Groupe Forget - Polyclinique de l'Oreille
Symptoms of hearing loss in infants and children


What are the signs and symptoms of hearing loss in infants and children?

  • Ask people to repeat themselves
  • Exhibit delayed language development
  • Confuse sounds or pronounces them incorrectly
  • Show a decline in language development
  • Often have ear infections
  • Ask to turn up the volume of the radio or television
  • React abnormally to low, medium or loud sounds
  • Daydream, seem inattentive
  • Don’t answer to their name
  • Don’t turn or react when spoken to (when the child doesn’t see you, while in a different room or not facing you, for example)
  • Can’t find the person calling them from far away in the house
  • Have a family member with hearing loss
  • The parents think the child has hearing problems.

Although every child is unique, here are the general stages of communication development in babies and children.

From birth to 3 months, the baby should:

  • Startle in reaction to a loud noise
  • Relax, calm down when hearing familiar voices
  • Pay attention to familiar voices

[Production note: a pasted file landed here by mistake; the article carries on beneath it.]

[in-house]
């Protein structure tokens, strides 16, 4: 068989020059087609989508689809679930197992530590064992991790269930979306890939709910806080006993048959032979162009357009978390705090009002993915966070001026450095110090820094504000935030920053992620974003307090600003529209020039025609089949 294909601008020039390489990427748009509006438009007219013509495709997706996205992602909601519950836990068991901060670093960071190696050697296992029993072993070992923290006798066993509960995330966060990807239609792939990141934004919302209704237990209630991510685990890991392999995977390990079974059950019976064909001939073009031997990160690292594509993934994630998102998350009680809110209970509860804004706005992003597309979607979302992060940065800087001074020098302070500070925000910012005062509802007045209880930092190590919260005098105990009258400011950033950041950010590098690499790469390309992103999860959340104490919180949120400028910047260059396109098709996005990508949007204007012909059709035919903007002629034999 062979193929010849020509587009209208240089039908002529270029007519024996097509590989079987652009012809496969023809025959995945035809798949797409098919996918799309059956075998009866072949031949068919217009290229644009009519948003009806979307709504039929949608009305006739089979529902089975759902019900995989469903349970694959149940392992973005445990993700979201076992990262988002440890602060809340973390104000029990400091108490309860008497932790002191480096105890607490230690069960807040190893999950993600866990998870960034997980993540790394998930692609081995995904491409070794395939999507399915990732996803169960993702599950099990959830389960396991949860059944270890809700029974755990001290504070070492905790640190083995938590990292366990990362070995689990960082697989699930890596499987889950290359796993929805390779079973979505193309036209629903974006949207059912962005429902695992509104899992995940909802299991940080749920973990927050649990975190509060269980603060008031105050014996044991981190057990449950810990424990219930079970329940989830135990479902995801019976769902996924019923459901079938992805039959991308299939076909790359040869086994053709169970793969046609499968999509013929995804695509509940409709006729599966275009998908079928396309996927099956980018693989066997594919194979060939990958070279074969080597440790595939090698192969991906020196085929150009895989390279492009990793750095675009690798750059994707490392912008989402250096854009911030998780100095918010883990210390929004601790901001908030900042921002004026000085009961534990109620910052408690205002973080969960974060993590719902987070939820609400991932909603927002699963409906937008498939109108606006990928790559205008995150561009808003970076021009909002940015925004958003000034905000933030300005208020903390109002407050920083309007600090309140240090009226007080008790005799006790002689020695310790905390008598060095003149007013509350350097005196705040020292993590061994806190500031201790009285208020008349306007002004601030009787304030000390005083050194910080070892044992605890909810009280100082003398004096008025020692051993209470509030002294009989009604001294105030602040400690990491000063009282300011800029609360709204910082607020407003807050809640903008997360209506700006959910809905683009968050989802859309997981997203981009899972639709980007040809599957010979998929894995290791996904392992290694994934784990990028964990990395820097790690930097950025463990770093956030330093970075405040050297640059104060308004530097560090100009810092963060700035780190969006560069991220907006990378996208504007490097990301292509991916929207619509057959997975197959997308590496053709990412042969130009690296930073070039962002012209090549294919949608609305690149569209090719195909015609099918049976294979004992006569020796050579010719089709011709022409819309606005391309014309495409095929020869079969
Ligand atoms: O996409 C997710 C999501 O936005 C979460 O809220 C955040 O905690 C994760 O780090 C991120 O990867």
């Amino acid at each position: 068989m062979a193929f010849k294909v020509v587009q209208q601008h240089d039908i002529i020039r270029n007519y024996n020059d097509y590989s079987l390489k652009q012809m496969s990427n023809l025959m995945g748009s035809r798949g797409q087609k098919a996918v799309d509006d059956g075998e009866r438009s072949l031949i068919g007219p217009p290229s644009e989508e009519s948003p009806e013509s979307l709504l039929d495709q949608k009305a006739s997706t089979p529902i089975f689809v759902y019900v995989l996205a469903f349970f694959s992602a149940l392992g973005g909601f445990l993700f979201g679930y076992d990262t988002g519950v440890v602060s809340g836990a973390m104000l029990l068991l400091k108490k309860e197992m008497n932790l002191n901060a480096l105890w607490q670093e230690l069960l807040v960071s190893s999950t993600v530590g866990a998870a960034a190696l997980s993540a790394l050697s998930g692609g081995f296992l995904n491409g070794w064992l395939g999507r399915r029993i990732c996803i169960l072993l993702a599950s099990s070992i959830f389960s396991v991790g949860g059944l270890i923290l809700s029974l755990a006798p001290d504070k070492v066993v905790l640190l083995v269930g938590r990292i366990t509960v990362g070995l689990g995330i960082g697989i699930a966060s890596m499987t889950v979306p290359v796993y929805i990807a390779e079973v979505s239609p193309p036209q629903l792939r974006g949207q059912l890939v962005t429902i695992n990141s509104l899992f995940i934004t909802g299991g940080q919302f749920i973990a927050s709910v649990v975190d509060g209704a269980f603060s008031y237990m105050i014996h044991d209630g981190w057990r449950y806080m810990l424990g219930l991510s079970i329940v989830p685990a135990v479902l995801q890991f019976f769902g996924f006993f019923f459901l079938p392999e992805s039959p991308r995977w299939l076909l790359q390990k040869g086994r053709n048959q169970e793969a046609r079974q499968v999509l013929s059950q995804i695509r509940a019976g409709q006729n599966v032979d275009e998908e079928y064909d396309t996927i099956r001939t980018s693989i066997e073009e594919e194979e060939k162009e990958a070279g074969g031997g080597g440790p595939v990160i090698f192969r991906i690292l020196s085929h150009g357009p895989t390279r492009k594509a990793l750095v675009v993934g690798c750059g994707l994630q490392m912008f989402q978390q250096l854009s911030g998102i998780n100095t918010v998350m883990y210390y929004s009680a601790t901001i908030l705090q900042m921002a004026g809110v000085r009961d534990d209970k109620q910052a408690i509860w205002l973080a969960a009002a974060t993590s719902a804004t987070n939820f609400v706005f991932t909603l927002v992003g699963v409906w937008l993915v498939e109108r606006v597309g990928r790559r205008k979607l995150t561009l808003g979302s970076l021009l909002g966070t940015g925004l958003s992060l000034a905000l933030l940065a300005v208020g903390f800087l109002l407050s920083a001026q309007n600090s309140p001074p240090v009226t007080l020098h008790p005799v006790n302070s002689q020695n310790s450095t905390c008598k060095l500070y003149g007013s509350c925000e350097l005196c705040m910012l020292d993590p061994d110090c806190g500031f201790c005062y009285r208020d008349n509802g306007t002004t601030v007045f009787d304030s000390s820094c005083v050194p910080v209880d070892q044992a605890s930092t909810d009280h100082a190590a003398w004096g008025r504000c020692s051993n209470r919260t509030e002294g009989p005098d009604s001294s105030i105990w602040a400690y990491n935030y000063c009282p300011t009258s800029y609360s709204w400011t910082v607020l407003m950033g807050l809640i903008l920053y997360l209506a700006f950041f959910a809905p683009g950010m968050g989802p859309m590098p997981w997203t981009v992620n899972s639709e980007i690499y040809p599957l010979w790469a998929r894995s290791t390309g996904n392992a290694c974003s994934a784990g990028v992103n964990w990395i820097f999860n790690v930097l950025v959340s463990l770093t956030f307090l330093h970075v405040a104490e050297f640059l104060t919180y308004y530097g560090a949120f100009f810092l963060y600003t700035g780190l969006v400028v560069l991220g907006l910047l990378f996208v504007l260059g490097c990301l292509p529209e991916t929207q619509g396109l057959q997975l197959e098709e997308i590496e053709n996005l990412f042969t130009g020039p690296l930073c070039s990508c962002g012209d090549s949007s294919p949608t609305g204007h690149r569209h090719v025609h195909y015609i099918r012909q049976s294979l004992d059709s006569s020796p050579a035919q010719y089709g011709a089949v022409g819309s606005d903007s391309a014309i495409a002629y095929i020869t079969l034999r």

• Cry differently to express different needs
  • Make sounds to express pleasure (cooing)
  • Play at making sounds like “aah” and “ooo”

From 3 to 6 months:

  • Move or wake up to the sound of voices when sleeping
  • Turn the head when their name is said or there’s a noise, even if they don’t see you
  • Play at making sounds that progressively begin to resemble words/speech

From 6 to 8 months:

  • React and turn head when name is said
  • Understand common words like “no” and “bye-bye”
  • Babble, say “mamama,” “bababa”

From 8 to 15 months:

  • Repeat simple words and sounds
  • Try to grab or point to familiar objects when the objects are named
  • Understand simple instructions
  • Imitate familiar animal sounds
  • Correctly say “dada” or “mama”
  • Turn to face a sound

From 12 to 18 months:

  • Follow simple verbal instructions
  • Regularly use seven real words or more
  • At 18 months, 25% of the child’s speech should be intelligible

Starting at 24 months:

  • Point to parts of the body when named, without seeing your lips move
  • Start to combine two words, like “more, mama!”
  • Have a vocabulary of 50 to 250 words
  • At 2 years old, 50 to 75% of the child’s speech should be intelligible

Starting at 3 years old:

  • Name just about anything with one word
  • Have conversations with self or with toys
  • Have a vocabulary of 450 words
  • Construct sentences of 4 or 5 words
  • Follow conversations
  • At 3 years old, 75 to 100% of the child’s speech should be intelligible

If you suspect there are problems with your child’s development, it is recommended to have his or her hearing tested.

» Find a clinic that specializes in children between 0 and 4